Examples of Differences in Compounds and Mixtures and Their Utilization

The difference between compounds and mixtures – In everyday life, you often hear the terms compounds and mixtures. Most people think that compounds and mixtures are the same. However, it turns out that the two materials are something different. Compounds and mixtures actually belong to three classes of matter, namely elements, compounds and mixtures. However, in this article we will only discuss compounds and mixtures, that is because they are both combinations of elemental matter.

Matter itself can be defined as something that fills up to occupy space and also has a mass. That makes everything in this universe belong to the class of matter. Materials are very easy for us to find in our daily lives, such as books, tables, chairs, cupboards, pillows to our own bodies which are material.

The many types of matter that make up the universe make matter classified into two types, namely pure substances or so-called single substances and mixtures. Pure substances or single substances themselves can be further classified into two types, namely elements and compounds. Meanwhile, mixtures can be further divided into two types, namely homogeneous solutions or mixtures and coarse mixtures or heterogeneous mixtures.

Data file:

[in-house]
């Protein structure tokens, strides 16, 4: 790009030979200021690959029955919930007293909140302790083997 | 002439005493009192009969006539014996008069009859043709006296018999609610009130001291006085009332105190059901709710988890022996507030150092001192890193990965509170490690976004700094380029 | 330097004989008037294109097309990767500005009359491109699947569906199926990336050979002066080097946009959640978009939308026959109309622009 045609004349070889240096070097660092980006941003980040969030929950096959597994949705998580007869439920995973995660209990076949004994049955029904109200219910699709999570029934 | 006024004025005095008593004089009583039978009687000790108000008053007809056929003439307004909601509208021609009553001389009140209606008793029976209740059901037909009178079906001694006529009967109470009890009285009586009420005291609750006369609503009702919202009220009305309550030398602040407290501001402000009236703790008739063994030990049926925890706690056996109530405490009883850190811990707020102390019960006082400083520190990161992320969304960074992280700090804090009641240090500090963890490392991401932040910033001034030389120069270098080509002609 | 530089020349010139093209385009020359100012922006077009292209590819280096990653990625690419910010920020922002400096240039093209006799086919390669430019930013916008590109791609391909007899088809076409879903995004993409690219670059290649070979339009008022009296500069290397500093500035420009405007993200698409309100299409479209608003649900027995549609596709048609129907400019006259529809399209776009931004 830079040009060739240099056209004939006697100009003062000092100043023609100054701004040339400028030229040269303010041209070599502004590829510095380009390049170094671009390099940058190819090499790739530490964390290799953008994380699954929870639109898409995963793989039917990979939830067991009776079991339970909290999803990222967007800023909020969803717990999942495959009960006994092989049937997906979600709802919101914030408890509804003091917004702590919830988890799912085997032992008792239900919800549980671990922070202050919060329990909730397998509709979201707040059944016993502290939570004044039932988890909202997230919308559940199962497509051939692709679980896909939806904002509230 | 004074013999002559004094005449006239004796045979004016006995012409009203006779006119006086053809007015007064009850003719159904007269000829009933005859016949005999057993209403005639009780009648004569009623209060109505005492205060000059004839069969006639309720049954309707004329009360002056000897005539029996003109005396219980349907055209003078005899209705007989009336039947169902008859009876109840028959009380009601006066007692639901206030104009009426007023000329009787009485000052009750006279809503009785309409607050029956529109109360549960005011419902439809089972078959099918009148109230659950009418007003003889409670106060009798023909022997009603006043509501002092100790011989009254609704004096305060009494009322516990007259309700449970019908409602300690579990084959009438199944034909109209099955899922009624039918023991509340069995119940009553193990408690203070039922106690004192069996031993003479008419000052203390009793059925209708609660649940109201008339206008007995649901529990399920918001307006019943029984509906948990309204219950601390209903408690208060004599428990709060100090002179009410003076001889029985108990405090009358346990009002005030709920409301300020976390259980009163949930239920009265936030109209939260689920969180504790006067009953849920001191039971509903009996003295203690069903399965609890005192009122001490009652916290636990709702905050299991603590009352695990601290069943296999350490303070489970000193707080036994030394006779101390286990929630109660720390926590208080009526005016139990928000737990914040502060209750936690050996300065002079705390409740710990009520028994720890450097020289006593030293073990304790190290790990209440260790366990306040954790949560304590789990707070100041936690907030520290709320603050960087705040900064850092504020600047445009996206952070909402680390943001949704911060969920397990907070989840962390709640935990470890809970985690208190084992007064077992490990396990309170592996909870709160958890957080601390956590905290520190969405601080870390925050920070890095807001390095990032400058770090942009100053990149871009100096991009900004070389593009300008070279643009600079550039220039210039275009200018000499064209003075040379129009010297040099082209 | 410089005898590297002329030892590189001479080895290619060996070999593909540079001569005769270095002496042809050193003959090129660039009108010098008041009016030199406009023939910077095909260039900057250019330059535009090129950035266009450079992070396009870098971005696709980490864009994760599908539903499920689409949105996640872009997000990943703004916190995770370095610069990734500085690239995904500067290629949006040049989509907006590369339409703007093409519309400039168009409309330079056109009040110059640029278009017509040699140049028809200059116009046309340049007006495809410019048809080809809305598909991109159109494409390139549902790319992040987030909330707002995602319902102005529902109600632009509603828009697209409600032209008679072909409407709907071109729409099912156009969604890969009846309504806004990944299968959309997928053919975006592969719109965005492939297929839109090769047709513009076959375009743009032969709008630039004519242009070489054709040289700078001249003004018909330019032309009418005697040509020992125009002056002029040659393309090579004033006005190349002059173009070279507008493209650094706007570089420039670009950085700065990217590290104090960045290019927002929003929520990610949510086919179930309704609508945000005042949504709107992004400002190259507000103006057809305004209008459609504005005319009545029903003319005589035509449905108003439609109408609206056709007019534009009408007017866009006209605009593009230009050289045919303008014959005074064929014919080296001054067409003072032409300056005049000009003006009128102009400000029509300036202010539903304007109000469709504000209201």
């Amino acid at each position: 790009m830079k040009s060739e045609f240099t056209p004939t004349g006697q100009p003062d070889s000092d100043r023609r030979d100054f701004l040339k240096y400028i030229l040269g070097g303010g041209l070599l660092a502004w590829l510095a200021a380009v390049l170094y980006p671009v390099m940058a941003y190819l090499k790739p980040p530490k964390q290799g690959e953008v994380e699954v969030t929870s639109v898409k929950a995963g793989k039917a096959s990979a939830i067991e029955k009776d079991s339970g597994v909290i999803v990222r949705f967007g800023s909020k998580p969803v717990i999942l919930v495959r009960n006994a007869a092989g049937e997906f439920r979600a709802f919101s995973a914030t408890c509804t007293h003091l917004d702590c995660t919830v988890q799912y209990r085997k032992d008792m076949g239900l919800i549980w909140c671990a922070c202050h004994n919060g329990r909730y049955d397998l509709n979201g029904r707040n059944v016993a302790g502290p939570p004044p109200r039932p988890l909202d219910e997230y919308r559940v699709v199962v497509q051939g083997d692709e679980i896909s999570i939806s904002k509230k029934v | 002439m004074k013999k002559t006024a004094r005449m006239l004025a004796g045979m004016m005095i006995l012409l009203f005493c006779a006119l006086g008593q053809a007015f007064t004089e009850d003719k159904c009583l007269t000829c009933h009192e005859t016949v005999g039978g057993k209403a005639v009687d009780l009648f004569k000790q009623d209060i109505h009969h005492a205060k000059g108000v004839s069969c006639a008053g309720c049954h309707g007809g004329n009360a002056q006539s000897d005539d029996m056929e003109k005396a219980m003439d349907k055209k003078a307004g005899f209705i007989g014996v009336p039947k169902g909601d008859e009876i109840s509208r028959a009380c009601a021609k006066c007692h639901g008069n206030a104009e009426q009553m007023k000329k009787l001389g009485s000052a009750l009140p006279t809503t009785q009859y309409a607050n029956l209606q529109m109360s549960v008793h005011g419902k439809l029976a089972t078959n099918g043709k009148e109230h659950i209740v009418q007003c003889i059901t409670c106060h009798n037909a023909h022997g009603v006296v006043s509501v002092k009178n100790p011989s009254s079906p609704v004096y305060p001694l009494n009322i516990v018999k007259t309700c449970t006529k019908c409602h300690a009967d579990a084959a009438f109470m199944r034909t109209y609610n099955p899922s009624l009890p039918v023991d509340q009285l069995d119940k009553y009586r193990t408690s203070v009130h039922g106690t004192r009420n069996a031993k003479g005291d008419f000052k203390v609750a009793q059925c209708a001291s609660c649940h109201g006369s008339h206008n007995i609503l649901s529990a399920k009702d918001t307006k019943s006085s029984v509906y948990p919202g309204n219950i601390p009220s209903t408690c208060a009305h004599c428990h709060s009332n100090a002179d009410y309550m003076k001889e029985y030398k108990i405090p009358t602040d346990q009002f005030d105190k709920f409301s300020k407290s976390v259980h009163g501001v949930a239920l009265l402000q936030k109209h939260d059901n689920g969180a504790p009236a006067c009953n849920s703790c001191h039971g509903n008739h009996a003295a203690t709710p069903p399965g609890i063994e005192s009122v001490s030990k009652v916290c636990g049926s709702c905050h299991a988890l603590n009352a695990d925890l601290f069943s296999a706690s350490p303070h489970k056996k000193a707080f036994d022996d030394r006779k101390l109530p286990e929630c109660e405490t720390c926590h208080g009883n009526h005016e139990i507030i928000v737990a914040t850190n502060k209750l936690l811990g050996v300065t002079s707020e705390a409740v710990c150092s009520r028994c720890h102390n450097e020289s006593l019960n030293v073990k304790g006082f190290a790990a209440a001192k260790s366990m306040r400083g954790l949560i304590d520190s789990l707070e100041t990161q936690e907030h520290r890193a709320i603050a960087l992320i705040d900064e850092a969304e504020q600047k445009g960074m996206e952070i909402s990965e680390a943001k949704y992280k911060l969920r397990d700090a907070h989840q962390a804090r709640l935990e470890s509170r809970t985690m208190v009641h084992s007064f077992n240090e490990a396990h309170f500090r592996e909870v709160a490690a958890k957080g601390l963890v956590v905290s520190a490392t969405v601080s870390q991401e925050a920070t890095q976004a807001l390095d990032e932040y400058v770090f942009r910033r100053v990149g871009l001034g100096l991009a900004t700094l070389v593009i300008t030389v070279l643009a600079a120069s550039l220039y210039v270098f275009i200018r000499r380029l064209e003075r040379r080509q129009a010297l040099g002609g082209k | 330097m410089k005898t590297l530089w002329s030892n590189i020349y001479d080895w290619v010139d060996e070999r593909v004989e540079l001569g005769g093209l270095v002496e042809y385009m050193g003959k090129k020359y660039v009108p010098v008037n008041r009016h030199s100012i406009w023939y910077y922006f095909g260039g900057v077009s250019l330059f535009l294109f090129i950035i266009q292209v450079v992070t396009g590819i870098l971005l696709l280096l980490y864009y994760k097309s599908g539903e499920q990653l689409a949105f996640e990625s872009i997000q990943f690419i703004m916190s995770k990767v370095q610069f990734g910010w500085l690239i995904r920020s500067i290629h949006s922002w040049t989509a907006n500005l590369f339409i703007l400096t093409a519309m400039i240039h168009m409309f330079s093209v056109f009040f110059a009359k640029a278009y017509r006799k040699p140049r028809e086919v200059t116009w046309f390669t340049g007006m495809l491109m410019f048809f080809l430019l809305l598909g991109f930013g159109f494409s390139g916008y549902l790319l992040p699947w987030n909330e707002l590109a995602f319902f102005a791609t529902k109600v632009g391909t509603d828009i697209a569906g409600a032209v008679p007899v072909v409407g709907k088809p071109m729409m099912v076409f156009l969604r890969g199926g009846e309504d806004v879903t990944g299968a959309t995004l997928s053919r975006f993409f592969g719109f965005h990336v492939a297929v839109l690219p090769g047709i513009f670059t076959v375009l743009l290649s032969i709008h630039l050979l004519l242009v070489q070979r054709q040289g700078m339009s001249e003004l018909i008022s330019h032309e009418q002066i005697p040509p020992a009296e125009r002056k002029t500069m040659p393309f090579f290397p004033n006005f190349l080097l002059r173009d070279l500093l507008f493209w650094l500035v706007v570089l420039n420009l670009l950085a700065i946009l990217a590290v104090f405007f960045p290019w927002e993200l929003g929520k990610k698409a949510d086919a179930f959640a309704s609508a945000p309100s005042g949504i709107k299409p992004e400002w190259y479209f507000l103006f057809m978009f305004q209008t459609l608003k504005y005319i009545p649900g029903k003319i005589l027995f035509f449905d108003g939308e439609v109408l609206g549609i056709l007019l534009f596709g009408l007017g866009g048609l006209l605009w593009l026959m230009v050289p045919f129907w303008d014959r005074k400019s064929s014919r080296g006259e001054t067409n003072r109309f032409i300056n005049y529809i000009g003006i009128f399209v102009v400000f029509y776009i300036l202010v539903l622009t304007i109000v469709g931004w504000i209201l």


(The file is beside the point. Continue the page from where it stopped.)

Well, in this article we will discuss the differences in compounds and mixtures clearly and in detail based on differences in properties, constituent components, formation processes, mass ratios to separation techniques. However, before knowing the difference between a compound and a mixture, it’s a good idea to first discuss the meaning, examples, and types of the two.

A. Definition of Compounds

A compound is basically a single substance consisting of two or more substances as a result of a chemical reaction. Substances in compounds themselves can still be decomposed if there is a chemical reaction, so that these substances change into simpler forms. Therefore, a compound can be defined as a new substance that is formed from a combination of various elements through chemical reactions which then react with one another.

We can see chemical reactions in compounds by observing the following examples:

If a sugar is placed in a spoon and then burned over a fire, then what happens is that the sugar changes to a black color and has a bitter taste. The nature of sugar after burning is very different from sugar in its original white color and sweet taste.

In this example, it is known that sugar is a compound, while sugar has a black color and a bitter taste because the combustion process is the element carbon. This happens because sugar has a chemical composition, namely oxygen, hydrogen, to carbon (C12H22O11).